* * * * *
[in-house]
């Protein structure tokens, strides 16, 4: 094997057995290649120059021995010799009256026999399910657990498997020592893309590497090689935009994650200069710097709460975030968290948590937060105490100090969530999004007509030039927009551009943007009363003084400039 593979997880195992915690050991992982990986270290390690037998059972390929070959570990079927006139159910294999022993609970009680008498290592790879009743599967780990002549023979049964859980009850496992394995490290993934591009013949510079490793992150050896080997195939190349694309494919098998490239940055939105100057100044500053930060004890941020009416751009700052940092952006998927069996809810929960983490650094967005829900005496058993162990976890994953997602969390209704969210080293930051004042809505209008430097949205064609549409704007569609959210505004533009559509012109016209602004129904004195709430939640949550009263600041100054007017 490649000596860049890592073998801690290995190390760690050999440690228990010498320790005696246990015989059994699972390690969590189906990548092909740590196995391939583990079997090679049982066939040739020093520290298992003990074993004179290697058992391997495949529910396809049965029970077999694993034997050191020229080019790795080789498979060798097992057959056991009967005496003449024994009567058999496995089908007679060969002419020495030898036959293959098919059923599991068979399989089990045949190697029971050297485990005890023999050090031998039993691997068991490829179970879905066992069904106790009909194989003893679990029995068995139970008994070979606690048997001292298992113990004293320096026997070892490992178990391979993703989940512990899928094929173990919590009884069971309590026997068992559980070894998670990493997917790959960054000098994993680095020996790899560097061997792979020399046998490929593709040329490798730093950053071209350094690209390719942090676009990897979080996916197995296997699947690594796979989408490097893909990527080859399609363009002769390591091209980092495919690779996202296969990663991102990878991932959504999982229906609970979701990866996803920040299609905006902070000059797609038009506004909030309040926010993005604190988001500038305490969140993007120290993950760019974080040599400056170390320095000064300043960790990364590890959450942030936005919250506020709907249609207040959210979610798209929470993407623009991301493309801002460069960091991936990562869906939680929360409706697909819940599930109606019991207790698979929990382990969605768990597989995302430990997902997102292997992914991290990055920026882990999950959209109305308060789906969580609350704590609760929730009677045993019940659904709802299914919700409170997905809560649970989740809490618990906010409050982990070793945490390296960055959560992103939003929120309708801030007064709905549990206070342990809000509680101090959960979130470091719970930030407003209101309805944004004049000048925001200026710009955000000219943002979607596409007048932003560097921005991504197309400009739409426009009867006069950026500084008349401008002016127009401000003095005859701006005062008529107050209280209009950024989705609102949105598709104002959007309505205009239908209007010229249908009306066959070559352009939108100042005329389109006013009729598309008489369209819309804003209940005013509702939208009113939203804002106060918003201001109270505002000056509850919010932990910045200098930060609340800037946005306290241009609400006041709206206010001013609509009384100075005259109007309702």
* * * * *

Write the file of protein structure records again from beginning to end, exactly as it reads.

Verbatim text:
[in-house]
């Protein structure tokens, strides 16, 4: 094997057995290649120059021995010799009256026999399910657990498997020592893309590497090689935009994650200069710097709460975030968290948590937060105490100090969530999004007509030039927009551009943007009363003084400039 593979997880195992915690050991992982990986270290390690037998059972390929070959570990079927006139159910294999022993609970009680008498290592790879009743599967780990002549023979049964859980009850496992394995490290993934591009013949510079490793992150050896080997195939190349694309494919098998490239940055939105100057100044500053930060004890941020009416751009700052940092952006998927069996809810929960983490650094967005829900005496058993162990976890994953997602969390209704969210080293930051004042809505209008430097949205064609549409704007569609959210505004533009559509012109016209602004129904004195709430939640949550009263600041100054007017 490649000596860049890592073998801690290995190390760690050999440690228990010498320790005696246990015989059994699972390690969590189906990548092909740590196995391939583990079997090679049982066939040739020093520290298992003990074993004179290697058992391997495949529910396809049965029970077999694993034997050191020229080019790795080789498979060798097992057959056991009967005496003449024994009567058999496995089908007679060969002419020495030898036959293959098919059923599991068979399989089990045949190697029971050297485990005890023999050090031998039993691997068991490829179970879905066992069904106790009909194989003893679990029995068995139970008994070979606690048997001292298992113990004293320096026997070892490992178990391979993703989940512990899928094929173990919590009884069971309590026997068992559980070894998670990493997917790959960054000098994993680095020996790899560097061997792979020399046998490929593709040329490798730093950053071209350094690209390719942090676009990897979080996916197995296997699947690594796979989408490097893909990527080859399609363009002769390591091209980092495919690779996202296969990663991102990878991932959504999982229906609970979701990866996803920040299609905006902070000059797609038009506004909030309040926010993005604190988001500038305490969140993007120290993950760019974080040599400056170390320095000064300043960790990364590890959450942030936005919250506020709907249609207040959210979610798209929470993407623009991301493309801002460069960091991936990562869906939680929360409706697909819940599930109606019991207790698979929990382990969605768990597989995302430990997902997102292997992914991290990055920026882990999950959209109305308060789906969580609350704590609760929730009677045993019940659904709802299914919700409170997905809560649970989740809490618990906010409050982990070793945490390296960055959560992103939003929120309708801030007064709905549990206070342990809000509680101090959960979130470091719970930030407003209101309805944004004049000048925001200026710009955000000219943002979607596409007048932003560097921005991504197309400009739409426009009867006069950026500084008349401008002016127009401000003095005859701006005062008529107050209280209009950024989705609102949105598709104002959007309505205009239908209007010229249908009306066959070559352009939108100042005329389109006013009729598309008489369209819309804003209940005013509702939208009113939203804002106060918003201001109270505002000056509850919010932990910045200098930060609340800037946005306290241009609400006041709206206010001013609509009384100075005259109007309702």